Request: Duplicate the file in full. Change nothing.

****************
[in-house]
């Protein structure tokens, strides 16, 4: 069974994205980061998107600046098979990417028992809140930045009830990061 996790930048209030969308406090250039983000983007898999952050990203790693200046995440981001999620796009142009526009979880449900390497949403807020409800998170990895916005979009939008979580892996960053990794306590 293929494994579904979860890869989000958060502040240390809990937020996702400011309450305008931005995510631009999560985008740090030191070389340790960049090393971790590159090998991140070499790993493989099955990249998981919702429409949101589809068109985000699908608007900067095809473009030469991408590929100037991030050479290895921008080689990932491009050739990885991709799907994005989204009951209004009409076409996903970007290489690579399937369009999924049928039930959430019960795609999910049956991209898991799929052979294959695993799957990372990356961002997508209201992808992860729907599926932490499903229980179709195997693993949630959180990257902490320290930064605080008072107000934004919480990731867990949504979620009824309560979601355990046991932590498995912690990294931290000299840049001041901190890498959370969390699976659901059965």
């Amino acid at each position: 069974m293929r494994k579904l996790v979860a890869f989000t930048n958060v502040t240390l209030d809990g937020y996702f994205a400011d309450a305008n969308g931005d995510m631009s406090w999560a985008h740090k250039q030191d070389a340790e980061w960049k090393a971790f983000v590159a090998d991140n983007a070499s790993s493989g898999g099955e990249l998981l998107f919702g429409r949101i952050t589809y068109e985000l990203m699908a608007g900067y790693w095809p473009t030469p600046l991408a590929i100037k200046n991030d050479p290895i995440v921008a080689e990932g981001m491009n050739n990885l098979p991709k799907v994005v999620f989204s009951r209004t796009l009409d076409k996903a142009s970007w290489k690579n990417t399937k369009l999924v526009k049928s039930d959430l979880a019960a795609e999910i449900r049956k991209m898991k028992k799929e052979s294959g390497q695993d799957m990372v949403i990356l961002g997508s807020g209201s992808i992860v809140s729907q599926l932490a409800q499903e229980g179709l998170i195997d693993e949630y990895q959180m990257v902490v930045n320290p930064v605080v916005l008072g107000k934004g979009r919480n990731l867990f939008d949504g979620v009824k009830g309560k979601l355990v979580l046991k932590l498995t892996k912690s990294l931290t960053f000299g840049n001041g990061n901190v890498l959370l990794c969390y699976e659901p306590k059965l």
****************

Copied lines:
[in-house]
């Protein structure tokens, strides 16, 4: 069974994205980061998107600046098979990417028992809140930045009830990061 996790930048209030969308406090250039983000983007898999952050990203790693200046995440981001999620796009142009526009979880449900390497949403807020409800998170990895916005979009939008979580892996960053990794306590 293929494994579904979860890869989000958060502040240390809990937020996702400011309450305008931005995510631009999560985008740090030191070389340790960049090393971790590159090998991140070499790993493989099955990249998981919702429409949101589809068109985000699908608007900067095809473009030469991408590929100037991030050479290895921008080689990932491009050739990885991709799907994005989204009951209004009409076409996903970007290489690579399937369009999924049928039930959430019960795609999910049956991209898991799929052979294959695993799957990372990356961002997508209201992808992860729907599926932490499903229980179709195997693993949630959180990257902490320290930064605080008072107000934004919480990731867990949504979620009824309560979601355990046991932590498995912690990294931290000299840049001041901190890498959370969390699976659901059965």
């Amino acid at each position: 069974m293929r494994k579904l996790v979860a890869f989000t930048n958060v502040t240390l209030d809990g937020y996702f994205a400011d309450a305008n969308g931005d995510m631009s406090w999560a985008h740090k250039q030191d070389a340790e980061w960049k090393a971790f983000v590159a090998d991140n983007a070499s790993s493989g898999g099955e990249l998981l998107f919702g429409r949101i952050t589809y068109e985000l990203m699908a608007g900067y790693w095809p473009t030469p600046l991408a590929i100037k200046n991030d050479p290895i995440v921008a080689e990932g981001m491009n050739n990885l098979p991709k799907v994005v999620f989204s009951r209004t796009l009409d076409k996903a142009s970007w290489k690579n990417t399937k369009l999924v526009k049928s039930d959430l979880a019960a795609e999910i449900r049956k991209m898991k028992k799929e052979s294959g390497q695993d799957m990372v949403i990356l961002g997508s807020g209201s992808i992860v809140s729907q599926l932490a409800q499903e229980g179709l998170i195997d693993e949630y990895q959180m990257v902490v930045n320290p930064v605080v916005l008072g107000k934004g979009r919480n990731l867990f939008d949504g979620v009824k009830g309560k979601l355990v979580l046991k932590l498995t892996k912690s990294l931290t960053f000299g840049n001041g990061n901190v890498l959370l990794c969390y699976e659901p306590k059965l």